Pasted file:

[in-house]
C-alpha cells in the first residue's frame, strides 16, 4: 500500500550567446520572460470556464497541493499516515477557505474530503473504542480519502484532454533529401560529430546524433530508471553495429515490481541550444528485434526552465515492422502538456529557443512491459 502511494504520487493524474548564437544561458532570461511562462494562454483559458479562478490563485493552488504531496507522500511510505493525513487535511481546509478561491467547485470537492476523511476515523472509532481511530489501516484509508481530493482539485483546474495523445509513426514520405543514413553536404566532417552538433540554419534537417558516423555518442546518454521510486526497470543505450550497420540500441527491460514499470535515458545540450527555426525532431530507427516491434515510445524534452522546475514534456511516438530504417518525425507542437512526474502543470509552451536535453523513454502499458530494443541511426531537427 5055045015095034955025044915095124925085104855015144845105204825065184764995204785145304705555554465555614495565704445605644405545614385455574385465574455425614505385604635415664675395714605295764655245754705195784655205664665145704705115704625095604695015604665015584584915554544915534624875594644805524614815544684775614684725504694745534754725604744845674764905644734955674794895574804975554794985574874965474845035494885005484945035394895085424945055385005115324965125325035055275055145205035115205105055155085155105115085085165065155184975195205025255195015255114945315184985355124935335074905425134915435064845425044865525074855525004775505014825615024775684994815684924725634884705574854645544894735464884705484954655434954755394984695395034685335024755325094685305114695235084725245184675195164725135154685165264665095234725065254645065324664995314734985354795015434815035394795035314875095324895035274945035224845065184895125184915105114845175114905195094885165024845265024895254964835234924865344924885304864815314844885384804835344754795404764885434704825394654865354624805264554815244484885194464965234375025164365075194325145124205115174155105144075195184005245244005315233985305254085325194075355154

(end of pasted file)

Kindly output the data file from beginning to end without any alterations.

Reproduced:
[in-house]
C-alpha cells in the first residue's frame, strides 16, 4: 500500500550567446520572460470556464497541493499516515477557505474530503473504542480519502484532454533529401560529430546524433530508471553495429515490481541550444528485434526552465515492422502538456529557443512491459 502511494504520487493524474548564437544561458532570461511562462494562454483559458479562478490563485493552488504531496507522500511510505493525513487535511481546509478561491467547485470537492476523511476515523472509532481511530489501516484509508481530493482539485483546474495523445509513426514520405543514413553536404566532417552538433540554419534537417558516423555518442546518454521510486526497470543505450550497420540500441527491460514499470535515458545540450527555426525532431530507427516491434515510445524534452522546475514534456511516438530504417518525425507542437512526474502543470509552451536535453523513454502499458530494443541511426531537427 5055045015095034955025044915095124925085104855015144845105204825065184764995204785145304705555554465555614495565704445605644405545614385455574385465574455425614505385604635415664675395714605295764655245754705195784655205664665145704705115704625095604695015604665015584584915554544915534624875594644805524614815544684775614684725504694745534754725604744845674764905644734955674794895574804975554794985574874965474845035494885005484945035394895085424945055385005115324965125325035055275055145205035115205105055155085155105115085085165065155184975195205025255195015255114945315184985355124935335074905425134915435064845425044865525074855525004775505014825615024775684994815684924725634884705574854645544894735464884705484954655434954755394984695395034685335024755325094685305114695235084725245184675195164725135154685165264665095234725065254645065324664995314734985354795015434815035394795035314875095324895035274945035224845065184895125184915105114845175114905195094885165024845265024895254964835234924865344924885304864815314844885384804835344754795404764885434704825394654865354624805264554815244484885194464965234375025164365075194325145124205115174155105144075195184005245244005315233985305254085325194075355154